If that is not possible, you will have to find somewhere to rent for between three to 12 months.
It is a good idea in theory, but many find the cost and inconvenience is too much to bear.
There is also your mortgage to consider. If you are hoping to move or ‘port’ your existing mortgage to your new home, renting temporarily may not be the best tactic.
Most lenders only allow for a two-to-three-month period between selling and buying a property, in which you can bring your mortgage ‘back to life’ without incurring an early repayment charge.
Most fixed-rate deals come with early repayment charges, which often range between one and five per cent of the outstanding mortgage amount.
Finally you also have to accept the risk of the market moving against you in between your sale and your purchase.
After a year in which property prices rose by 10 per cent or around £25,000 according to some indexes, even a six month delay could prove costly.
If house prices went up in that time, the money you had from the sale of your home might get you less when you came to make your onward purchase.
There is also a chance that property prices could fall, meaning the delay could pay off, but a dramatic drop is unlikely.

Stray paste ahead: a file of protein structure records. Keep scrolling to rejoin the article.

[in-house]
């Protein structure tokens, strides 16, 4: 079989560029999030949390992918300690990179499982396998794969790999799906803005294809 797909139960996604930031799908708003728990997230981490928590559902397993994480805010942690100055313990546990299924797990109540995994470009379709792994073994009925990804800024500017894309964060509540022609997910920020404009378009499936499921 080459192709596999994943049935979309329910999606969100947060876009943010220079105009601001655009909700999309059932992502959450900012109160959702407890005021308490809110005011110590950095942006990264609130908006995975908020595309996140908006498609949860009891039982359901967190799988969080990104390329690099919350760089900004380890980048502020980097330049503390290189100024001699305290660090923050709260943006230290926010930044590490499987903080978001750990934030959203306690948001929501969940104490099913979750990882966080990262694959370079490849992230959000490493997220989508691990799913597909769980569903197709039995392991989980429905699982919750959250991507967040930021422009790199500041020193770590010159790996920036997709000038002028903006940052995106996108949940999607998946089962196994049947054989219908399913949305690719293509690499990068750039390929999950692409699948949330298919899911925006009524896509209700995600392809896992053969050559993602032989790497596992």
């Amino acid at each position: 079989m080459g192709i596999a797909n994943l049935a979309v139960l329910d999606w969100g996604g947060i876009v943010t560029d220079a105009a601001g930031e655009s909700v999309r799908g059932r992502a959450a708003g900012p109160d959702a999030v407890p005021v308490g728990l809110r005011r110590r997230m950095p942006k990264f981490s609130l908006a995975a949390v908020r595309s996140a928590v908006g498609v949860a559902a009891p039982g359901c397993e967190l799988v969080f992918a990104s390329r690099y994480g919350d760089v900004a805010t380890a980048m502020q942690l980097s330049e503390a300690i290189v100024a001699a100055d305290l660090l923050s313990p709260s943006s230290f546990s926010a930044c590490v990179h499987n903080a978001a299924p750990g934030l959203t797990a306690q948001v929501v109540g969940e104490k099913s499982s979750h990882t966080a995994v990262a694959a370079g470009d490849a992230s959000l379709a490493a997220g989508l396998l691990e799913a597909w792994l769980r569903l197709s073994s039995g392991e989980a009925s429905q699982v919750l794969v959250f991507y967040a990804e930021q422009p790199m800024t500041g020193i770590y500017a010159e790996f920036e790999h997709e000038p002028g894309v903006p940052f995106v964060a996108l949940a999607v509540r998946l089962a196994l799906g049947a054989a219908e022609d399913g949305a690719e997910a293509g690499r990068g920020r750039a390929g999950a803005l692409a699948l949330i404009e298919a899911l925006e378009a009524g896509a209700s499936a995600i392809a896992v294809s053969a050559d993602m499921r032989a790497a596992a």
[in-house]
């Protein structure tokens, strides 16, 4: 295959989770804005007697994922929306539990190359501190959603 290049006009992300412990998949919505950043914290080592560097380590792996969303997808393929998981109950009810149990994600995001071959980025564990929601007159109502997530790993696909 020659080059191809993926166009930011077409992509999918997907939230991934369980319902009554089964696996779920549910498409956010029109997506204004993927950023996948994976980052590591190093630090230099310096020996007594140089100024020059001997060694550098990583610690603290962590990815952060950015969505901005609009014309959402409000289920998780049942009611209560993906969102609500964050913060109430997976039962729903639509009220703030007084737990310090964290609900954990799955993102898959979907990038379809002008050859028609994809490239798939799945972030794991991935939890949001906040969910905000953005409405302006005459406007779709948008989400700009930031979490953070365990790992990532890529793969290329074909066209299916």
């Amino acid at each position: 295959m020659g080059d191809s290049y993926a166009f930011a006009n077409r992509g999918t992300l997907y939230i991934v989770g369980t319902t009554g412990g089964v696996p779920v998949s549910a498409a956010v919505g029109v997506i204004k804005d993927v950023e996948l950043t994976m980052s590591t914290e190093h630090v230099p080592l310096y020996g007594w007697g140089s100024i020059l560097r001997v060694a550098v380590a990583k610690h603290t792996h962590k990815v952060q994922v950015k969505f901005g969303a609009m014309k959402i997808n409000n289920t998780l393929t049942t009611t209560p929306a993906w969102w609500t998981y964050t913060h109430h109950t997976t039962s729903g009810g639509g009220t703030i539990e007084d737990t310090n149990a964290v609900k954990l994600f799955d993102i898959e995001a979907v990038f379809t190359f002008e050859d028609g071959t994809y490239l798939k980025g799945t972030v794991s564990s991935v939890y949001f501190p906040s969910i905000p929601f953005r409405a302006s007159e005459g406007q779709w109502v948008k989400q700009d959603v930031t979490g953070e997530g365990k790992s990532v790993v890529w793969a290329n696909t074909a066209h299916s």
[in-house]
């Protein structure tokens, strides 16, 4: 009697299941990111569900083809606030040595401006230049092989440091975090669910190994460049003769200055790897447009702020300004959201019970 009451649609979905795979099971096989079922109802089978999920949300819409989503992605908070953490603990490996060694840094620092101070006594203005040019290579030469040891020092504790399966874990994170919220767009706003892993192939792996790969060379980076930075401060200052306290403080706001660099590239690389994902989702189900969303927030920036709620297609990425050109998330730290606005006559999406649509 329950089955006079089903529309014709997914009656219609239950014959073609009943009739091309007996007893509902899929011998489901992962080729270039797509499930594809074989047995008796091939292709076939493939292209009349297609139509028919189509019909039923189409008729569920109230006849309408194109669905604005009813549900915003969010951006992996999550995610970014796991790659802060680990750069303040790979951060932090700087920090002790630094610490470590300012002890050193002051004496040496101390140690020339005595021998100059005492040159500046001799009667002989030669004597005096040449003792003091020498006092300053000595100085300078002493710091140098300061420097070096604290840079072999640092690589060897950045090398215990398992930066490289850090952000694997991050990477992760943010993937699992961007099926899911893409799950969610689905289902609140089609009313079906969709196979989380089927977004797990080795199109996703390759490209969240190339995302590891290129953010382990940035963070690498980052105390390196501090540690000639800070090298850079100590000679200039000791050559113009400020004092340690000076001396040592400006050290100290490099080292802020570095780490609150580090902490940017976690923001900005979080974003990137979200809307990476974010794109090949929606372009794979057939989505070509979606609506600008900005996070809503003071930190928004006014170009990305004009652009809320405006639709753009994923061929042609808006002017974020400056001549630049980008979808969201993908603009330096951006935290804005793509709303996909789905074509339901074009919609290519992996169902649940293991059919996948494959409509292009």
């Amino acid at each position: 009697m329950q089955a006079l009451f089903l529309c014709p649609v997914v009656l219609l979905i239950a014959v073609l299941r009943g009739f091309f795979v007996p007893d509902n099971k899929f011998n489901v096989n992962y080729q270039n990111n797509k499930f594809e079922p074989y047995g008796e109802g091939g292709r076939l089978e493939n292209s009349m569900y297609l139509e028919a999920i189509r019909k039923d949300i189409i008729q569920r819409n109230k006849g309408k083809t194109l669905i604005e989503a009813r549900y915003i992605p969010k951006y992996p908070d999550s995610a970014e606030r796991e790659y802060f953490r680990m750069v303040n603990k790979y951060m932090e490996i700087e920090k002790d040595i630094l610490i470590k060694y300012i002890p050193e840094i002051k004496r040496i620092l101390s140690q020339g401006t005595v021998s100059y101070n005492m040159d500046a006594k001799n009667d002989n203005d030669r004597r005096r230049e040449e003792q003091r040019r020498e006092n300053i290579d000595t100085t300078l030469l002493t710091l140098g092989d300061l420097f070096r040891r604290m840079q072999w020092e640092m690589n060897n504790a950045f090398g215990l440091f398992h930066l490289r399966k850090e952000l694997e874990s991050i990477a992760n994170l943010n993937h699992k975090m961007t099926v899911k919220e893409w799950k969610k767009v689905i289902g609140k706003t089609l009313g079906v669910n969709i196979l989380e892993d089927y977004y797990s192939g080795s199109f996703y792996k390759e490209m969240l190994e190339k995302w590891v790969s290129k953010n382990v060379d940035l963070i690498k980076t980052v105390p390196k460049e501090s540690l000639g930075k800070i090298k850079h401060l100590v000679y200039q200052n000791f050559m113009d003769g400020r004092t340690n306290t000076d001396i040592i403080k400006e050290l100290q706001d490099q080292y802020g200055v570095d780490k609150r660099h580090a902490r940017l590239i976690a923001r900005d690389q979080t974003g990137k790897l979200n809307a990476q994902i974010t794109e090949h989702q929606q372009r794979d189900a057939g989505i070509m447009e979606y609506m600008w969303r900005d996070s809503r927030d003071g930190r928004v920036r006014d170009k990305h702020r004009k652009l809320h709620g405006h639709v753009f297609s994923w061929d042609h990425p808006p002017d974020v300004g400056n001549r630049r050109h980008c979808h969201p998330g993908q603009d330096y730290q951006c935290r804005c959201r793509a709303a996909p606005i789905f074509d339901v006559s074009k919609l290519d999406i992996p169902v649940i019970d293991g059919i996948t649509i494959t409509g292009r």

We asked Jonathan Hopper, chief executive of the buying agency Garrington Property Finders, and Lucy Pendleton, property expert at estate agent James Pendleton, for their advice.
While Hopper said selling up would likely be worth it, Pendleton was less encouraging. We have outlined both their views below.
‘It’s a booming market – they should sell up’
Jonathan Hopper replies: Buying a home in a booming property market invariably brings with it a mixture of hope, hard work and heartbreak.
For every successful buyer, there may be several who miss out. If this is you, and you keep losing out to other buyers, it’s worth stepping back and taking steps to improve your chances.
The secret here is to make yourself as ‘proceedable’ as possible. This is estate agent code for making yourself a more attractive buyer.
The secret here is to make yourself as ‘proceedable’ as possible. This is estate agent code for making yourself a more attractive buyer
Jonathan Hopper, buying agent
Sellers, and the estate agents who work for them, grade buyers according to how proceedable they are.
They will look at how far advanced your own sale is, as well as the size of your offer.
If you’re buying with a mortgage, you need to have a loan approved in principle as an absolute minimum.
Showing that you’re ready to move quickly – for example by appointing a conveyancing solicitor – also helps.
But you can jump to the top of the proceedability pack by selling your own property in advance.
This will make you ‘chain free’, making your offer much more likely to win out over those of other buyers who need to sell their home before they can move.
House prices increased by over £24,500 in 2021, the largest annual rise since March 2003
To decide whether it’s right for you, you need to weigh up your individual circumstances carefully and seek expert advice.
If you’re moving from a less sought-after area to a very popular one, your home could take longer to sell than the homes you’re interested in buying.
In this case, it may make sense to get your ducks in a row early, selling before you start offering in earnest.